Generations The changing nature of fathering through many seasons

It seems like I am entering a new stage as a father. Or maybe it’s more accurate to say I’m already in the middle of it.


Today is Father’s Day, and that has me thinking of what it means to be a father.

It’s certainly not just this particular holiday that stirred these thoughts. My conversations lately have been laden with question, wondering, weighing, judging my own thoughts and actions toward my children. This has been equalled by a deeper appreciation for the two men who are fathers to me. (And maybe even the generations before me, though the perceived impact is less direct.)

To raise a person is a humbling process.

The most notable changes (to me) deal completely with personhood. Years ago, I was mostly relied upon to change diapers, feed mouths, and manage the funding to pay for daily and yearly needs. As the Small Ones grew, so did my input to their lives. Reading, teaching, listening, discussing, reprimanding, exhorting, challenging, cheering. All these things I have done, and still do.

And through each stage, I have consistently—in times of reflection—become more aware of what my father not only did for me, but also felt and experienced, too.


Now I look at a young man—who, not coincidentally, mirrors my teenage visage—and wonder at how I am to continue to father him. Do I continue to decide for him, protect him, do for him? Yes. I think. But all the more (and he feels it, too) I feel a strong pull to release. To allow more and greater freedoms, to choose his own way—even if he is damaged, or damages in the releasing.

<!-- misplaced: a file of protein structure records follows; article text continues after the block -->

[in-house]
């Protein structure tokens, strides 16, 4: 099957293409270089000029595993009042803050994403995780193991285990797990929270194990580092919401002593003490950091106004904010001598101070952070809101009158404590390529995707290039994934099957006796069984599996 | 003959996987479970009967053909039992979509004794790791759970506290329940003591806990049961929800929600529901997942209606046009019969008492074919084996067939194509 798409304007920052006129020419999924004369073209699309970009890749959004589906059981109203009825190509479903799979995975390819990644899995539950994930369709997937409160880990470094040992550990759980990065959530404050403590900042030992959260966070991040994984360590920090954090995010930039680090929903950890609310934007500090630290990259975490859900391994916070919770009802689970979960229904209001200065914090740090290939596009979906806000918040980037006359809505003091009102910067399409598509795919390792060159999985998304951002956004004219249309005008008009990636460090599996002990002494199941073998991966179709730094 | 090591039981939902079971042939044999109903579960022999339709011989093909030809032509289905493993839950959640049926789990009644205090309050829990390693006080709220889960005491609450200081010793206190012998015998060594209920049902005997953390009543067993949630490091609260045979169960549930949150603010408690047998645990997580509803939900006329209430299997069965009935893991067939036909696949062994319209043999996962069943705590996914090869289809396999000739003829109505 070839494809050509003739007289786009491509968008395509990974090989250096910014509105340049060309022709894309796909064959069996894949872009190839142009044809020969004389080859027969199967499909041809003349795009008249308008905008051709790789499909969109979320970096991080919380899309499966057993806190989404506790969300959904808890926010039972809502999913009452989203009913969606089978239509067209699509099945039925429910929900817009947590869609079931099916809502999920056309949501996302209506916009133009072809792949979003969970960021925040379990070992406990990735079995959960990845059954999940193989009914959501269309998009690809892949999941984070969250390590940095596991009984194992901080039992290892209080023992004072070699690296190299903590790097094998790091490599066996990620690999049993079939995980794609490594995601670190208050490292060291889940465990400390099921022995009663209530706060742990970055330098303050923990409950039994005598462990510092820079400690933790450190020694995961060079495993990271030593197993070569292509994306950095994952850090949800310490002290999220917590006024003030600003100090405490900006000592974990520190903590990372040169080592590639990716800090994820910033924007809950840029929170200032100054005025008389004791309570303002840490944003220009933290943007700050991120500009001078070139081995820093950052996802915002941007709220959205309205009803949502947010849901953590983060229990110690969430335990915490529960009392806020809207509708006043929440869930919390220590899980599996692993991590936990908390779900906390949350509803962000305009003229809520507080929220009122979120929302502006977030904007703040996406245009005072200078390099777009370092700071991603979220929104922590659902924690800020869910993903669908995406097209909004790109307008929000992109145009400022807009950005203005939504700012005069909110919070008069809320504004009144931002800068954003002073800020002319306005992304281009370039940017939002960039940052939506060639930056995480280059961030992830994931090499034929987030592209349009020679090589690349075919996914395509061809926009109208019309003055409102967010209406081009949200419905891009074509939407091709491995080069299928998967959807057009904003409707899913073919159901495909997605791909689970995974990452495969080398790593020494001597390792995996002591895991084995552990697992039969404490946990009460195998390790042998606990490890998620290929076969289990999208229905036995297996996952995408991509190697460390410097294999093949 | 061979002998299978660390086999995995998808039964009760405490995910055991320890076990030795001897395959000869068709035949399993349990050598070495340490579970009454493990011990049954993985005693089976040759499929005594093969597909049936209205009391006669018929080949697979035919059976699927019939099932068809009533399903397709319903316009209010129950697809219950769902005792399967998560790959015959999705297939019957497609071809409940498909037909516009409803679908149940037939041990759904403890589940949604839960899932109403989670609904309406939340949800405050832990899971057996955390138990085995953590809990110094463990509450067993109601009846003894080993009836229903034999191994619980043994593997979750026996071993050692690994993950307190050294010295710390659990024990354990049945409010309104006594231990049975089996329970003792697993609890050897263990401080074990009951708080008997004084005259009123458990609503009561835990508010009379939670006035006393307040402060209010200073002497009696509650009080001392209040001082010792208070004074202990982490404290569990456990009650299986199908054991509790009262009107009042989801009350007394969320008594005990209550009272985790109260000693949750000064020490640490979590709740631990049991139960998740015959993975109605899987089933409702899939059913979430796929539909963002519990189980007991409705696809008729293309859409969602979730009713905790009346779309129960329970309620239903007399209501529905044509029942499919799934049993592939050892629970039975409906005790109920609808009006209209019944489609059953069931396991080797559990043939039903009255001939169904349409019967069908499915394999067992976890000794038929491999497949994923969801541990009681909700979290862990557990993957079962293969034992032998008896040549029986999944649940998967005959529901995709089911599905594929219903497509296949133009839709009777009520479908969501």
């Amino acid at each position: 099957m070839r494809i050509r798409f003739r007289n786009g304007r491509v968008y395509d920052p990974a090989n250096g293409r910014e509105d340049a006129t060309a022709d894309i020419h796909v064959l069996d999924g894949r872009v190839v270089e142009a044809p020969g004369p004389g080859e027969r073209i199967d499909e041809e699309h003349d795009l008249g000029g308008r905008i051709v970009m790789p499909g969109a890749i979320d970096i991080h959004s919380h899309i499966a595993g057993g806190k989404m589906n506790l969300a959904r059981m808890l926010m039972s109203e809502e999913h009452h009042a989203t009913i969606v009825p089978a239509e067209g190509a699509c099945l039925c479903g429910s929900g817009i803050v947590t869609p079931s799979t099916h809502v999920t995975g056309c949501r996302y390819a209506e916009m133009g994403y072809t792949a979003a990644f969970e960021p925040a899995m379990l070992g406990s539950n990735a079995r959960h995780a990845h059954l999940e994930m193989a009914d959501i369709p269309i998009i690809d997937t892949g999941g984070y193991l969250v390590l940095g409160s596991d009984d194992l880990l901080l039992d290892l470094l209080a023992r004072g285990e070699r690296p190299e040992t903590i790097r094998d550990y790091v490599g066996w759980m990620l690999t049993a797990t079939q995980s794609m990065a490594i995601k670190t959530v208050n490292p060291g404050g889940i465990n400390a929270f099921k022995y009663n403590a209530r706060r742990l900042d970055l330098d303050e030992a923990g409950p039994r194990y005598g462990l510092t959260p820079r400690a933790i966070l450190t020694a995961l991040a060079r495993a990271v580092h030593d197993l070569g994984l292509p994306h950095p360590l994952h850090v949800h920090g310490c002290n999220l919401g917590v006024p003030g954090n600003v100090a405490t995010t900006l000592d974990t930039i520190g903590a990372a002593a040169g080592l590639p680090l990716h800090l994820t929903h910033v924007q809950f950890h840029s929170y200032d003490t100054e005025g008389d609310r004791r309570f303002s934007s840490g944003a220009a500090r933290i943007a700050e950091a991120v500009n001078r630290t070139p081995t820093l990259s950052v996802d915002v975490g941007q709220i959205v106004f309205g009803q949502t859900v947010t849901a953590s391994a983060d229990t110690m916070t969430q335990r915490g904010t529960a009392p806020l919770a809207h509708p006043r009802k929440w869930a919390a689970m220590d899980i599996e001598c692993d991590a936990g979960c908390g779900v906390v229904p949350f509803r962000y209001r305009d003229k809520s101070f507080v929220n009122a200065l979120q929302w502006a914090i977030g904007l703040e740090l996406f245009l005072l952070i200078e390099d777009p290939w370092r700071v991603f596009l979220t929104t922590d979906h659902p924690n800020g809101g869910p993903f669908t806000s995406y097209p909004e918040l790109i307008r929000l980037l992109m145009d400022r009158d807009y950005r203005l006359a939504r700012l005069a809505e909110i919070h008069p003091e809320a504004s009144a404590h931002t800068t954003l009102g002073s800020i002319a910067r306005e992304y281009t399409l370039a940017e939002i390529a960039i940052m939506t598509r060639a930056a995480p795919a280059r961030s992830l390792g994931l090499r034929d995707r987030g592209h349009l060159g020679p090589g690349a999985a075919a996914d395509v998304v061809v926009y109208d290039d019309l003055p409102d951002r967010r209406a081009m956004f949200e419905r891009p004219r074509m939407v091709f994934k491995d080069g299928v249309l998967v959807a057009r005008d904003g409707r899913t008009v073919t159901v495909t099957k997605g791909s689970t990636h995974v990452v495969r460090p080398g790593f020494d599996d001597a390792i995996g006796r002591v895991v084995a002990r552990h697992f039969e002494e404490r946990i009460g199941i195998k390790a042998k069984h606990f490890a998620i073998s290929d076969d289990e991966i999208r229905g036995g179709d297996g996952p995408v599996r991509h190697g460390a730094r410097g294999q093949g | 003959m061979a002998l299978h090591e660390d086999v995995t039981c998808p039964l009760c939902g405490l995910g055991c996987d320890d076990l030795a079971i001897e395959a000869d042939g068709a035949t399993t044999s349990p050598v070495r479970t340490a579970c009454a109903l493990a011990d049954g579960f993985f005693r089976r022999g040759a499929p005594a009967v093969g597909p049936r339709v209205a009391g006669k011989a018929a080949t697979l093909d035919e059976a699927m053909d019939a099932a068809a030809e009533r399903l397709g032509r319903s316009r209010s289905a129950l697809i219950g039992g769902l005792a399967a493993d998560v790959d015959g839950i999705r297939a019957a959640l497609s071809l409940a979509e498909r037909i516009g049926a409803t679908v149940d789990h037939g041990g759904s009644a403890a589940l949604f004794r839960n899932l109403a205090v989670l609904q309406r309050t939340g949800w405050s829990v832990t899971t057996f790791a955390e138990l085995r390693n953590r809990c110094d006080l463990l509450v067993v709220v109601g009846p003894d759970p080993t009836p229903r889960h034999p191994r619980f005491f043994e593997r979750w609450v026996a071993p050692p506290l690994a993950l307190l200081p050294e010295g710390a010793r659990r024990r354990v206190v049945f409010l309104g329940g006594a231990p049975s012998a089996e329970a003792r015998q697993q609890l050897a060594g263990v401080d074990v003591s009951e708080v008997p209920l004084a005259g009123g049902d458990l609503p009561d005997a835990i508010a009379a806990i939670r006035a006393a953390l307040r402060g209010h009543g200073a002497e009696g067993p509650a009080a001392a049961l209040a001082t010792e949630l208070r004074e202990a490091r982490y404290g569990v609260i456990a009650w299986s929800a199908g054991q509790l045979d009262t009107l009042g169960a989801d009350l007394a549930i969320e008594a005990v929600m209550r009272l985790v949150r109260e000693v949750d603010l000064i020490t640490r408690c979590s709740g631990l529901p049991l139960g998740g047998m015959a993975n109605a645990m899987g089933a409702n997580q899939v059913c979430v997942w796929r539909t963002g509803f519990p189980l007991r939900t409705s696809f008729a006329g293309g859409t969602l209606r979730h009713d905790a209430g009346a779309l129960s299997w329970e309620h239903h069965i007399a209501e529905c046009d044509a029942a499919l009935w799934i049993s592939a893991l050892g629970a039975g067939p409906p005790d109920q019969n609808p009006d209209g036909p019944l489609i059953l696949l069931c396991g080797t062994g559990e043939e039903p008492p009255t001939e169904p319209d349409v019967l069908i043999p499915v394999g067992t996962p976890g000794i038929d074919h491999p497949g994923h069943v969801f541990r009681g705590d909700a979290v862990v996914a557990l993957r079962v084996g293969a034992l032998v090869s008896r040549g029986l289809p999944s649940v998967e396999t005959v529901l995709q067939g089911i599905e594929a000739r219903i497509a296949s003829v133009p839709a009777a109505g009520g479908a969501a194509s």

That goes against all I have done for a time that spans nearly seventeen years now. How can I change?

Then I look around me and see a boy of thirteen, his brother’s shadow, who longs to escape both that shadow and the close oversight of his father; and mother. Not merely to reject; nor rebel. More so to be. To be a person. Himself.

It is even becoming evident in my first daughter. She is “only” eleven, but wanting to be all of her oldest brother’s age, experience, freedoms. She can not. Time has not made her an equal with him. She will forever be chasing him. (Unless she relinquishes the chase of her own choosing.)

Beyond those Children-Becoming-People, we have three more Small Ones who laugh and play and love (and fight, and fight back) … and remind me of the familiar stage of fathering.

Through all of this, maybe especially as I am noticing the markedly different stage of relationship with my oldest children, I truly do grow in appreciation for my own father, and the father of my children’s mother. I often see the differences between each of them and myself—that’s so easy to do, no?—but in such times, I see the mirror of me. I smile at the thought that they have been here, too—and, on the whole, all is well beyond.

I am not yet old, but I’m moving toward it. I have less hair than I did before I was a father. My beard shows a few gray hairs, perhaps. But the men whom I call Dad proudly display in their faces and bodies the years of experience I hope to have. Watching their own children become and be People. Learning to navigate the new stages of relationship, as Dad.

It’s not bad. It’s more good than I probably realize. It’s not easy. I wouldn’t want it any other way.

All I hope is that my kids know—without doubt—that I will always love them, more than they can know (maybe until they have offspring of their own), and far beyond that, they are loved beyond knowing by their Creator.

If I can help them to know that, and to live in love because of that, these challenges will have all been worth whatever cost they have levied.

Then, blessing beyond blessing, the Ones God has given me to raise would know the same things I am knowing now.

If Jesus does not return, may that be so.


Untended Strawberries


It turns out, nearly every year we plan, work, plant, tend, and harvest a garden of edible treasures, there is inevitably some deeper truth mined from the soil and its produce.